Earlier this week I highlighted the views of Jesse Ausubel, who argues that renewable energy sources will not be sufficient to fulfill global energy demand and that nuclear power is the only viable option for powering the world. See Renewable Myths and Nuclear Heresies. Almost left unsaid, in his argument, although alluded to, are the inherent security and safety issues that surround the maintenance of a widespread nuclear industry. This week, a trio of security serious vulnerabilities surrounding the use of nuclear power have been published.
The first threat is at the source of the raw material for nuclear power itself, the uranium mine, processing plant, and transport route. Here, physical protection and security are at a much lower level than at a nuclear installation in the developed world, according to Austrian scientists writing today in the International Journal of Nuclear Governance, Economy and Ecology.
The second threat is from saboteurs with expertise in the industry and the security of nuclear installations. Researchers from the US Environmental Protection Agency suggest that such saboteurs on the inside could wreak havoc and cause a serious environmental and health threats with only small, shaped explosives or even no explosives at all.
Finally, at the waste end of the nuclear industry, a second US team point out that the significant quantities of spent radioactive fuel could also represent a security nightmare. The team from environmental health and safety consultants S. Cohen and Associates, in Montgomery Alabama, point out that there is no secure central repository for nuclear waste. Any one of the waste storage or processing plants could be vulnerable to a terrorist attack.
Friedrich Steinhäusler and Lyudmila Zaitseva of the Division of Physics and Biophysics, at the University of Salzburg, Austria, have investigated the potential security threats facing the industry at the initial mining and milling end of the nuclear process. They explain how there are several points at which someone intent on terrorism or other purposes might intercept highly radioactive material. For instance, terrorists or saboteurs might instigate illegal mining of an officially closed uranium mine or diversion uranium ore from a mine or mill, or more obviously demolition of facilities with the intention of causing environmental harm.
The Austrian team believes such threats are very real. Uranium mining has been carried out in almost twenty countries, although 90% of world production takes place in ten of these, with seven of these states having been associated with clandestine nuclear activities.
“The current control system is inadequate as it could allow rogue nations or terrorist groups to traffic uranium or enriched yellow cake in at least 24 countries on three continents,” say the researchers, “There is a critical need to counter the threats resulting from an uncontrolled acquisition of these radioactive materials in a coordinated manner.”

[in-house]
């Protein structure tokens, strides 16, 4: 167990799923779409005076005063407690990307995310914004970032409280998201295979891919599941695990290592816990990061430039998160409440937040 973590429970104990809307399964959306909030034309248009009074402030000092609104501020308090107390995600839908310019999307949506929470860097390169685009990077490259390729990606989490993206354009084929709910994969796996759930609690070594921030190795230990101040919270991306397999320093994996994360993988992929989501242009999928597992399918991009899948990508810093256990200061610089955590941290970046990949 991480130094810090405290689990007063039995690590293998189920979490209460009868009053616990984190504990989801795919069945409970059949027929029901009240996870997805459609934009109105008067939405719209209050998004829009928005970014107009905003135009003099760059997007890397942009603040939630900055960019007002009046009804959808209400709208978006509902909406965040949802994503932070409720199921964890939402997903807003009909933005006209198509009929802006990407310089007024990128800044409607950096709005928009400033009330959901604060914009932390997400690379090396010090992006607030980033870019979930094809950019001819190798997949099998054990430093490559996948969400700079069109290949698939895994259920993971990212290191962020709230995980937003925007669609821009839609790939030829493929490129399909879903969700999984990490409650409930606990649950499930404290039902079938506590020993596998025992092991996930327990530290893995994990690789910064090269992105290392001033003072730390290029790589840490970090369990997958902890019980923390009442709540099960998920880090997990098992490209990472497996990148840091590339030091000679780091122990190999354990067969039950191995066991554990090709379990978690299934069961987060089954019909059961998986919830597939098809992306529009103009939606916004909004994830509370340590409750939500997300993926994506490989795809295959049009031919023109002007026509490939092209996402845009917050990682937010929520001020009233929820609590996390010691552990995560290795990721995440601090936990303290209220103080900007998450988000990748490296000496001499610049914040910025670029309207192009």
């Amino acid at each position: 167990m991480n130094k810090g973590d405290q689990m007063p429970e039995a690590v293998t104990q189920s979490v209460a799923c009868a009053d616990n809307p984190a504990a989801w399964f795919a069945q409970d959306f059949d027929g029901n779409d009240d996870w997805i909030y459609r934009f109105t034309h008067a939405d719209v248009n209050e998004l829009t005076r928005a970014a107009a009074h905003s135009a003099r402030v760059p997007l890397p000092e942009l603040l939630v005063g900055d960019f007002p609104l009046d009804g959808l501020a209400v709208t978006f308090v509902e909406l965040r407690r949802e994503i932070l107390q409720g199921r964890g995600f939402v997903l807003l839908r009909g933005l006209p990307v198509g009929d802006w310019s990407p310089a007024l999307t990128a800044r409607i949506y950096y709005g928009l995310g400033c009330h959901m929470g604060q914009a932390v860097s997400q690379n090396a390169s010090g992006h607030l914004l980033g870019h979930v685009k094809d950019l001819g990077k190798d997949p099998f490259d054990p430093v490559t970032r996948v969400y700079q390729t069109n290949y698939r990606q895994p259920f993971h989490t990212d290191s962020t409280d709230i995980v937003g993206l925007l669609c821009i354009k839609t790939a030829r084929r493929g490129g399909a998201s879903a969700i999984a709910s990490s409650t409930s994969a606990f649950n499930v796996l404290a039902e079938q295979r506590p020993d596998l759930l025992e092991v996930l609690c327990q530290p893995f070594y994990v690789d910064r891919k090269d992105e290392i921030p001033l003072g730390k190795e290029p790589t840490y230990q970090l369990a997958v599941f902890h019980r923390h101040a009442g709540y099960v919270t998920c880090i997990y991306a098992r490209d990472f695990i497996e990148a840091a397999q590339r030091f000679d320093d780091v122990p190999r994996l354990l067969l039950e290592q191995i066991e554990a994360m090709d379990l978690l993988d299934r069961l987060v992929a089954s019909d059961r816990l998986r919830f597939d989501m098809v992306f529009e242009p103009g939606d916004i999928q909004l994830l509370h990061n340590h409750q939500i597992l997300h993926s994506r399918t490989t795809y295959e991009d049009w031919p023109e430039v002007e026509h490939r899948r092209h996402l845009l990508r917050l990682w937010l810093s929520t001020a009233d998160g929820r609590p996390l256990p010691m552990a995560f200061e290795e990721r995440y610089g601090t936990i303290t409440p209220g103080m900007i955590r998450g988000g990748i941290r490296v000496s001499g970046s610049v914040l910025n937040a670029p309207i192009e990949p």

Anthony Honnellio of the Emergency Response Branch OSSR and Stan Rydell of the Pesticides Toxics and Radiation Unit, both divisions of the US Environmental Protection Agency in Boston, realised that have been many reports on nuclear security that focus on terrorist attack from outside. However, they explain that sabotage by individuals with a detailed knowledge of security procedures, plant layout and the functional nature of the critical components of a nuclear power plant, could exploit their knowledge to catastrophic effect.
They speculate on how small explosives might be brought into secure areas and reveal that despite post-9/11 security improvements, banned items nevertheless slip through the metal and explosive detection equipment at airports, so could just as readily be brought into a nuclear installation. But, their concern does not lie only with the impact an explosion at a carefully chosen site my cause. They suggest that damage to a critical component could disable a power station and lead to widespread power outages, with significant civil disruption to those dependent on the supply.
In their consideration of security at the waste end of the nuclear industry, Edwin Sensintaffar and Charles Phillips of S Cohen and Associates point out that a recent review of safety and security at commercial spent nuclear fuel plants suggested that such facilities are vulnerable to terrorist activity. A deliberate fire at such a facility could cause widespread radioactive contamination, which could affect the local and wider population as well as cause serious environmental damage.
Sensintaffar and Phillips describe a scenario based on such an event to demonstrate the potential impact resulting from the release and dispersion of spent fuel products. “The radioactive contamination that could be released into the environment from such an event could contaminate thousands of square kilometres, result in billions of dollars in economic impact and large numbers of both early and latent cancer deaths,” the researchers say.
The three papers are in International Journal of Nuclear Governance, Economy and Ecology
Vol. 1, No. 3, 2007, p 286 – “Uranium mining and milling: material security and
risk assessment” by Friedrich Steinhäusler and Lyudmila Zaitseva
Vol. 1, No. 3, 2007, p 312 – “Sabotage vulnerability of nuclear power plants” by Anthony L. Honnellio and Stan Rydell
Vol. 1, No. 3, 2007, p 278 – “Environmental impact resulting from a fire at a spent nuclear fuel storage facility” by Edwin L. Sensintaffar and Charles R. Phillips